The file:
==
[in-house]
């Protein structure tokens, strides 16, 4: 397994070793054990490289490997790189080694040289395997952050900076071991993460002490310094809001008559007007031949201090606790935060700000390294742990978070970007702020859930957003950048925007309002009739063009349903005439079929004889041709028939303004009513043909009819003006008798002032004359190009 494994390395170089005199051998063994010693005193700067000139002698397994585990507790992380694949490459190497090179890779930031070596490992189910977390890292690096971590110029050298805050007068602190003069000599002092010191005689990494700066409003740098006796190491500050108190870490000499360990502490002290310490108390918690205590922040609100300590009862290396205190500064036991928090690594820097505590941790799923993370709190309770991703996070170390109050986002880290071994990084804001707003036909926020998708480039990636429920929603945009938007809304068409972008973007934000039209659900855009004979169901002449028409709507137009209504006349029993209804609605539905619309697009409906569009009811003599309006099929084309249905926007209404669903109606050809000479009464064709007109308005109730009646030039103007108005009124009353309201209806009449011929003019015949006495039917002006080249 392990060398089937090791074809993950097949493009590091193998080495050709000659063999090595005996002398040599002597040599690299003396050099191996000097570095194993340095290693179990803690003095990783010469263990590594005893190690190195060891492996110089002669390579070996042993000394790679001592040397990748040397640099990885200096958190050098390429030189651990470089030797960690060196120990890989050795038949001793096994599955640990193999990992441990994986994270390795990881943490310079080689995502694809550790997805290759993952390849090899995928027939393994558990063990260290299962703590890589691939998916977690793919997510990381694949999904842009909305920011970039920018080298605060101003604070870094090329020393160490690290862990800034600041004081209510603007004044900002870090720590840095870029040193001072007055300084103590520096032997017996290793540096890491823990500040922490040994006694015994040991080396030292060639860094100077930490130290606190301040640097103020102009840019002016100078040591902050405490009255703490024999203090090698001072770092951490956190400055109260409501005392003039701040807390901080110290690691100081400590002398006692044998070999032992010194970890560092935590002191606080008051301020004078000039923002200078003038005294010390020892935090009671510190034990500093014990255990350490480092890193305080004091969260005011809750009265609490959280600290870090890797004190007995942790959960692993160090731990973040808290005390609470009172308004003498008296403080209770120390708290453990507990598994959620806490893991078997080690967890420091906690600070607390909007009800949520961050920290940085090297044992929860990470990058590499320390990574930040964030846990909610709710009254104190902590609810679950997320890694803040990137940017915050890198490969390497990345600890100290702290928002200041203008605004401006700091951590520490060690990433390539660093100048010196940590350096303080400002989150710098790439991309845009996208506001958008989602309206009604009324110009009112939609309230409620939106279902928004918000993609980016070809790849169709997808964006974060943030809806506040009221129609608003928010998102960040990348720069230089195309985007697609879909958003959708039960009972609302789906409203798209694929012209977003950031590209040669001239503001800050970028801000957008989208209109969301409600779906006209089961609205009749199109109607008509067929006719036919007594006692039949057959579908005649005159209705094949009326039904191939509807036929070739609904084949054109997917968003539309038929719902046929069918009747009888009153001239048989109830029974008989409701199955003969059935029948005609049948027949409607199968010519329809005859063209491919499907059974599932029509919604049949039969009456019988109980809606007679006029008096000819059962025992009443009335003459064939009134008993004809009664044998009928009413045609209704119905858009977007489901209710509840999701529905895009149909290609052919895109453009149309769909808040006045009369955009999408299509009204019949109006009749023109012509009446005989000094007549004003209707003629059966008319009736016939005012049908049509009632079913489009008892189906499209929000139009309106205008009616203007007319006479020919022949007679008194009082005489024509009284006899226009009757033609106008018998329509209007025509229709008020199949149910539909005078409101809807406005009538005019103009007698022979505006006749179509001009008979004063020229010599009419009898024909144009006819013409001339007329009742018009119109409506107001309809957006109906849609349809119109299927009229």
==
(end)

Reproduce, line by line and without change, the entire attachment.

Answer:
[in-house]
């Protein structure tokens, strides 16, 4: 397994070793054990490289490997790189080694040289395997952050900076071991993460002490310094809001008559007007031949201090606790935060700000390294742990978070970007702020859930957003950048925007309002009739063009349903005439079929004889041709028939303004009513043909009819003006008798002032004359190009 494994390395170089005199051998063994010693005193700067000139002698397994585990507790992380694949490459190497090179890779930031070596490992189910977390890292690096971590110029050298805050007068602190003069000599002092010191005689990494700066409003740098006796190491500050108190870490000499360990502490002290310490108390918690205590922040609100300590009862290396205190500064036991928090690594820097505590941790799923993370709190309770991703996070170390109050986002880290071994990084804001707003036909926020998708480039990636429920929603945009938007809304068409972008973007934000039209659900855009004979169901002449028409709507137009209504006349029993209804609605539905619309697009409906569009009811003599309006099929084309249905926007209404669903109606050809000479009464064709007109308005109730009646030039103007108005009124009353309201209806009449011929003019015949006495039917002006080249 392990060398089937090791074809993950097949493009590091193998080495050709000659063999090595005996002398040599002597040599690299003396050099191996000097570095194993340095290693179990803690003095990783010469263990590594005893190690190195060891492996110089002669390579070996042993000394790679001592040397990748040397640099990885200096958190050098390429030189651990470089030797960690060196120990890989050795038949001793096994599955640990193999990992441990994986994270390795990881943490310079080689995502694809550790997805290759993952390849090899995928027939393994558990063990260290299962703590890589691939998916977690793919997510990381694949999904842009909305920011970039920018080298605060101003604070870094090329020393160490690290862990800034600041004081209510603007004044900002870090720590840095870029040193001072007055300084103590520096032997017996290793540096890491823990500040922490040994006694015994040991080396030292060639860094100077930490130290606190301040640097103020102009840019002016100078040591902050405490009255703490024999203090090698001072770092951490956190400055109260409501005392003039701040807390901080110290690691100081400590002398006692044998070999032992010194970890560092935590002191606080008051301020004078000039923002200078003038005294010390020892935090009671510190034990500093014990255990350490480092890193305080004091969260005011809750009265609490959280600290870090890797004190007995942790959960692993160090731990973040808290005390609470009172308004003498008296403080209770120390708290453990507990598994959620806490893991078997080690967890420091906690600070607390909007009800949520961050920290940085090297044992929860990470990058590499320390990574930040964030846990909610709710009254104190902590609810679950997320890694803040990137940017915050890198490969390497990345600890100290702290928002200041203008605004401006700091951590520490060690990433390539660093100048010196940590350096303080400002989150710098790439991309845009996208506001958008989602309206009604009324110009009112939609309230409620939106279902928004918000993609980016070809790849169709997808964006974060943030809806506040009221129609608003928010998102960040990348720069230089195309985007697609879909958003959708039960009972609302789906409203798209694929012209977003950031590209040669001239503001800050970028801000957008989208209109969301409600779906006209089961609205009749199109109607008509067929006719036919007594006692039949057959579908005649005159209705094949009326039904191939509807036929070739609904084949054109997917968003539309038929719902046929069918009747009888009153001239048989109830029974008989409701199955003969059935029948005609049948027949409607199968010519329809005859063209491919499907059974599932029509919604049949039969009456019988109980809606007679006029008096000819059962025992009443009335003459064939009134008993004809009664044998009928009413045609209704119905858009977007489901209710509840999701529905895009149909290609052919895109453009149309769909808040006045009369955009999408299509009204019949109006009749023109012509009446005989000094007549004003209707003629059966008319009736016939005012049908049509009632079913489009008892189906499209929000139009309106205008009616203007007319006479020919022949007679008194009082005489024509009284006899226009009757033609106008018998329509209007025509229709008020199949149910539909005078409101809807406005009538005019103009007698022979505006006749179509001009008979004063020229010599009419009898024909144009006819013409001339007329009742018009119109409506107001309809957006109906849609349809119109299927009229």